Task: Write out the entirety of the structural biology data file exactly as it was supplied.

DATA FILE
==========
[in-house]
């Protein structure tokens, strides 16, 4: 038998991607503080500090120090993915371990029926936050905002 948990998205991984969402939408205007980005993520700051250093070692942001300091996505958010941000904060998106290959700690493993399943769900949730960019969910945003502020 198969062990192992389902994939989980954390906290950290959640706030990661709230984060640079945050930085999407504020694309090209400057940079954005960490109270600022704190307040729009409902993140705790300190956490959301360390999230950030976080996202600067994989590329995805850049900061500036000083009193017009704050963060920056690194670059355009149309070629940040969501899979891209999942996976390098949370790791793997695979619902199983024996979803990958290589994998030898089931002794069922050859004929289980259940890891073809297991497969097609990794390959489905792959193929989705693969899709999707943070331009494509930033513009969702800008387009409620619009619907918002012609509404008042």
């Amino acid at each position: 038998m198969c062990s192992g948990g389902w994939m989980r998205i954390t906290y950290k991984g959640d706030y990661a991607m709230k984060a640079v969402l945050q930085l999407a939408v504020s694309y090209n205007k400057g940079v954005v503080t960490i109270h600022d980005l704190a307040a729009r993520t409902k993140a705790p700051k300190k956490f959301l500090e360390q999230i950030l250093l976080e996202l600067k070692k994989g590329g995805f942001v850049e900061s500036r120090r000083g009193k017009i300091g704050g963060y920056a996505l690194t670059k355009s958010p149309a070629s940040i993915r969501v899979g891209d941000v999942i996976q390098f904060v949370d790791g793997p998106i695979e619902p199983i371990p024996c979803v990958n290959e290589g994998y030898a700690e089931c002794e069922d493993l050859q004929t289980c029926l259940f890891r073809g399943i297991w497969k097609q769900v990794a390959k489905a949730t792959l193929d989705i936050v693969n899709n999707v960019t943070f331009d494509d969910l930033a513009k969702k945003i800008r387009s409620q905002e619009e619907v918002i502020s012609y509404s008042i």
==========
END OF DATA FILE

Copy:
[in-house]
């Protein structure tokens, strides 16, 4: 038998991607503080500090120090993915371990029926936050905002 948990998205991984969402939408205007980005993520700051250093070692942001300091996505958010941000904060998106290959700690493993399943769900949730960019969910945003502020 198969062990192992389902994939989980954390906290950290959640706030990661709230984060640079945050930085999407504020694309090209400057940079954005960490109270600022704190307040729009409902993140705790300190956490959301360390999230950030976080996202600067994989590329995805850049900061500036000083009193017009704050963060920056690194670059355009149309070629940040969501899979891209999942996976390098949370790791793997695979619902199983024996979803990958290589994998030898089931002794069922050859004929289980259940890891073809297991497969097609990794390959489905792959193929989705693969899709999707943070331009494509930033513009969702800008387009409620619009619907918002012609509404008042």
């Amino acid at each position: 038998m198969c062990s192992g948990g389902w994939m989980r998205i954390t906290y950290k991984g959640d706030y990661a991607m709230k984060a640079v969402l945050q930085l999407a939408v504020s694309y090209n205007k400057g940079v954005v503080t960490i109270h600022d980005l704190a307040a729009r993520t409902k993140a705790p700051k300190k956490f959301l500090e360390q999230i950030l250093l976080e996202l600067k070692k994989g590329g995805f942001v850049e900061s500036r120090r000083g009193k017009i300091g704050g963060y920056a996505l690194t670059k355009s958010p149309a070629s940040i993915r969501v899979g891209d941000v999942i996976q390098f904060v949370d790791g793997p998106i695979e619902p199983i371990p024996c979803v990958n290959e290589g994998y030898a700690e089931c002794e069922d493993l050859q004929t289980c029926l259940f890891r073809g399943i297991w497969k097609q769900v990794a390959k489905a949730t792959l193929d989705i936050v693969n899709n999707v960019t943070f331009d494509d969910l930033a513009k969702k945003i800008r387009s409620q905002e619009e619907v918002i502020s012609y509404s008042i």